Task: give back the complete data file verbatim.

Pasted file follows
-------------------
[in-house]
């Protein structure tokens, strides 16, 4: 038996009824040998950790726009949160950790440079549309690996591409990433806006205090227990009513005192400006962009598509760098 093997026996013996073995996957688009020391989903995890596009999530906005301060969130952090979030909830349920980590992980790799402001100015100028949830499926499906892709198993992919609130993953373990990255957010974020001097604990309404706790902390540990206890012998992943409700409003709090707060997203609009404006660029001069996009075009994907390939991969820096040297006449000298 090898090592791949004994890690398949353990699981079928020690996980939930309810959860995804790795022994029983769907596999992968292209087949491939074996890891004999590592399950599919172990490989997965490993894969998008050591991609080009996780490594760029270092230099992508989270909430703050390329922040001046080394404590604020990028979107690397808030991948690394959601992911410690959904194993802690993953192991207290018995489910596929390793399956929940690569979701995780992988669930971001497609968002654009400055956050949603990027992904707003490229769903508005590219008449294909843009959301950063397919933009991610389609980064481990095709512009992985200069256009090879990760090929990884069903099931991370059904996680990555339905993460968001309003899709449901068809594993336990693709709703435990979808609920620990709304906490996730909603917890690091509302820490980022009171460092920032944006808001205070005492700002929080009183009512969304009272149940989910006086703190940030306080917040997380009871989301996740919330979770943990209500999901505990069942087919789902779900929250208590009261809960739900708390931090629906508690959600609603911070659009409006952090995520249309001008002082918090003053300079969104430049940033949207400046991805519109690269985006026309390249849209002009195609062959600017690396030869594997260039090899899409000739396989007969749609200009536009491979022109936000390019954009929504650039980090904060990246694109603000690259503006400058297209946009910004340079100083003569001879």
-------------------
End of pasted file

[in-house]
């Protein structure tokens, strides 16, 4: 038996009824040998950790726009949160950790440079549309690996591409990433806006205090227990009513005192400006962009598509760098 093997026996013996073995996957688009020391989903995890596009999530906005301060969130952090979030909830349920980590992980790799402001100015100028949830499926499906892709198993992919609130993953373990990255957010974020001097604990309404706790902390540990206890012998992943409700409003709090707060997203609009404006660029001069996009075009994907390939991969820096040297006449000298 090898090592791949004994890690398949353990699981079928020690996980939930309810959860995804790795022994029983769907596999992968292209087949491939074996890891004999590592399950599919172990490989997965490993894969998008050591991609080009996780490594760029270092230099992508989270909430703050390329922040001046080394404590604020990028979107690397808030991948690394959601992911410690959904194993802690993953192991207290018995489910596929390793399956929940690569979701995780992988669930971001497609968002654009400055956050949603990027992904707003490229769903508005590219008449294909843009959301950063397919933009991610389609980064481990095709512009992985200069256009090879990760090929990884069903099931991370059904996680990555339905993460968001309003899709449901068809594993336990693709709703435990979808609920620990709304906490996730909603917890690091509302820490980022009171460092920032944006808001205070005492700002929080009183009512969304009272149940989910006086703190940030306080917040997380009871989301996740919330979770943990209500999901505990069942087919789902779900929250208590009261809960739900708390931090629906508690959600609603911070659009409006952090995520249309001008002082918090003053300079969104430049940033949207400046991805519109690269985006026309390249849209002009195609062959600017690396030869594997260039090899899409000739396989007969749609200009536009491979022109936000390019954009929504650039980090904060990246694109603000690259503006400058297209946009910004340079100083003569001879």